“Everything’s on the table” as Congress sets to work on a new coronavirus relief bill, and most of it will end up in the wastebasket, said Senate Finance chairman Chuck Grassley. Farm groups are pressing for billions of dollars in aid to offset low commodity prices and anti-hunger activists say a temporary increase in SNAP benefits would reduce hunger and stimulate the economy.
The package could be the last coronavirus legislation to clear Congress before the fall elections. Congress usually recesses during August, so there is an informal goal to complete work on the bill in the next two weeks.
“I couldn’t tell you what the thought is among the 100 senators of what ought to be included … And probably 90 percent of the ideas won’t get into it,” Grassley told reporters in Iowa on Friday. Senate Majority Leader Mitch McConnell has set a $1-trillion total for the bill and insists it include a liability shield for businesses against Covid-19 lawsuits, he said.
Wisconsin hog farmer Howard Roth, president of the National Pork Producers Council, scheduled a news conference for Monday to make the case for federal payments to hog and poultry producers who had to cull animals because of coronavirus slowdowns at slaughter plants. The Democratic-controlled House passed a bill in May that makes livestock “depopulation” eligible for USDA assistance, and doubles the $16 billion now earmarked for cash payments to farmers and ranchers for pandemic-related losses.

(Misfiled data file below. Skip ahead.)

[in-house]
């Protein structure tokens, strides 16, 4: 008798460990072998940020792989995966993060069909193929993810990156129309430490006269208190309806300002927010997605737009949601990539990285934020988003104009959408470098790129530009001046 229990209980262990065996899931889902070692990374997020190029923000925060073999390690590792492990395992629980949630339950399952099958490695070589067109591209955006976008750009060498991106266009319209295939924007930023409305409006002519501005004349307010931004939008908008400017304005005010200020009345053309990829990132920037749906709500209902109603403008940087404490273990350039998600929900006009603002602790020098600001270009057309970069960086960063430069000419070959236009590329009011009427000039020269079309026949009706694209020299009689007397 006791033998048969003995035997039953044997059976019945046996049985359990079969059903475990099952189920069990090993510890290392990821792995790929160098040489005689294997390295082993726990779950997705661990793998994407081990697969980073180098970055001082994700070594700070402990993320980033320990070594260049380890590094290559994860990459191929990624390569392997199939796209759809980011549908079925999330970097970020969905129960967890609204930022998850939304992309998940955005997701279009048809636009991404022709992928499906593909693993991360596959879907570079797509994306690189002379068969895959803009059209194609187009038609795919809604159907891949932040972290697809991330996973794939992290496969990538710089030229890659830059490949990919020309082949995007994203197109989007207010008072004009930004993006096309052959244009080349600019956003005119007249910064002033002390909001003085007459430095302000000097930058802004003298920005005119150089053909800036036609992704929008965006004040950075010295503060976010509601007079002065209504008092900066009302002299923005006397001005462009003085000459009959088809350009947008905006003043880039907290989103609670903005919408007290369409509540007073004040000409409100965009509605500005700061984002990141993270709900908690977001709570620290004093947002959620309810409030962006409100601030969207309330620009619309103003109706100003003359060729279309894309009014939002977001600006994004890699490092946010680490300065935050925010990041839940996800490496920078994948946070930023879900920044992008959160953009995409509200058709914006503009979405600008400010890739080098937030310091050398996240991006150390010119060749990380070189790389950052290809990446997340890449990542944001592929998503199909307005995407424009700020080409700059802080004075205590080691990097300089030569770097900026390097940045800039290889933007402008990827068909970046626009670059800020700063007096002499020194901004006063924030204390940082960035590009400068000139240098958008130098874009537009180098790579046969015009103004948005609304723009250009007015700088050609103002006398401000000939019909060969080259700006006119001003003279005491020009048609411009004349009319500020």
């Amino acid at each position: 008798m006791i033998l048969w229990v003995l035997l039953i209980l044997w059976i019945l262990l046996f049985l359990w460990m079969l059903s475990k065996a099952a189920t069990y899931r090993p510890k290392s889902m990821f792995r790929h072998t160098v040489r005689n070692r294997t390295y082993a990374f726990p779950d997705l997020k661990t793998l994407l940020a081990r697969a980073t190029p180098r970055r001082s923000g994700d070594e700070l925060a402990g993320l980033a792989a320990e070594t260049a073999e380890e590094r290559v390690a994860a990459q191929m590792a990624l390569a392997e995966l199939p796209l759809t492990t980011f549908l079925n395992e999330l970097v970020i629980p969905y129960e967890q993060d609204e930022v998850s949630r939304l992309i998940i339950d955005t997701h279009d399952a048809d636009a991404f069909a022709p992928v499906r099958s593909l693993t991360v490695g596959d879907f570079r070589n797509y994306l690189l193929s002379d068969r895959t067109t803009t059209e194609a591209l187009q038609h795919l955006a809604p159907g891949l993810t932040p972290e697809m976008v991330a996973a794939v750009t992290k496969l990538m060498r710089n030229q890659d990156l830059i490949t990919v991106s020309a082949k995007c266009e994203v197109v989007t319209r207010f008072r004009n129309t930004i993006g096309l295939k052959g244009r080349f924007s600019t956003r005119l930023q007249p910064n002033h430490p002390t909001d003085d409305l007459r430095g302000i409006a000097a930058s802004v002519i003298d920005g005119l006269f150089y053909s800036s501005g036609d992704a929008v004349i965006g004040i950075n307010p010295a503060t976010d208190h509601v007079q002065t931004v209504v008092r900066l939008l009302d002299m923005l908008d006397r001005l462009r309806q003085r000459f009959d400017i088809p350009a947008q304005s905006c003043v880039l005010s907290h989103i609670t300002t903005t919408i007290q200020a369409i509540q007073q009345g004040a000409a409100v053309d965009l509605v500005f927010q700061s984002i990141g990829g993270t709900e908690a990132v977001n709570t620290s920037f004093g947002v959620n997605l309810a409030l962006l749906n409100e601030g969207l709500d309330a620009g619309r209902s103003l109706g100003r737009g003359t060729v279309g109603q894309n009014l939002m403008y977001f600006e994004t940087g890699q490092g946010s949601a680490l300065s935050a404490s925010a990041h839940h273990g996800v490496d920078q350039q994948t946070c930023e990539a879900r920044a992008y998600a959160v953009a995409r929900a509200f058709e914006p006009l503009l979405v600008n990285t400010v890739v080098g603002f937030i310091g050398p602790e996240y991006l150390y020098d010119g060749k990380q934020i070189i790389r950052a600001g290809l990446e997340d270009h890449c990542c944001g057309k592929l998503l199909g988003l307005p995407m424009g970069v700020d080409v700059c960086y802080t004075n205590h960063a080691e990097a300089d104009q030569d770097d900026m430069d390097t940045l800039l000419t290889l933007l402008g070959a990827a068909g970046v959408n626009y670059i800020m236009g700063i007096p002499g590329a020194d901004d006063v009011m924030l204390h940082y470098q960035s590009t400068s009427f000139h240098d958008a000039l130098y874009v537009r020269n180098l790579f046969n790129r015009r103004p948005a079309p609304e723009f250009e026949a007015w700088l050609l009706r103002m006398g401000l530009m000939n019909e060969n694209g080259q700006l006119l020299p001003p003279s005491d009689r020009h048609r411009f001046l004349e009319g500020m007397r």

The pandemic could knock $69,000 off of this year’s revenue for an average-sized Midwestern grain farm, meaning the farm would operate at a loss despite the ongoing coronavirus payments and likely payments from traditional crop subsidies, according to an estimate by six university economists. “Much of 2020 income is dependent on federal aid,” they wrote at farmdoc Daily. “More worrisome is 2021, which likely will have lower levels of federal aid.”
Besides the agricultural aid, the House bill calls for a 15-percent increase in SNAP benefits during the pandemic and would block two Trump regulations that would end food stamps for an estimated 3.1 million people. Groups such as the Children’s Defense Fund planned a “rolling rally,” based on time zones across the country, of phone calls to lawmakers in support of the increase on Monday.
The ethanol industry also wanted to be included in the new coronavirus bill. It says the decline in gasoline consumption during the pandemic reduced industry revenue by $3.4 billion. One analyst said the reduction in net revenues would be much smaller than the gross revenue figure and the loss in profits smaller still. Ethanol makers say the oil industry has received aid, through federal purchases for the petroleum reserve, so it deserves consideration too.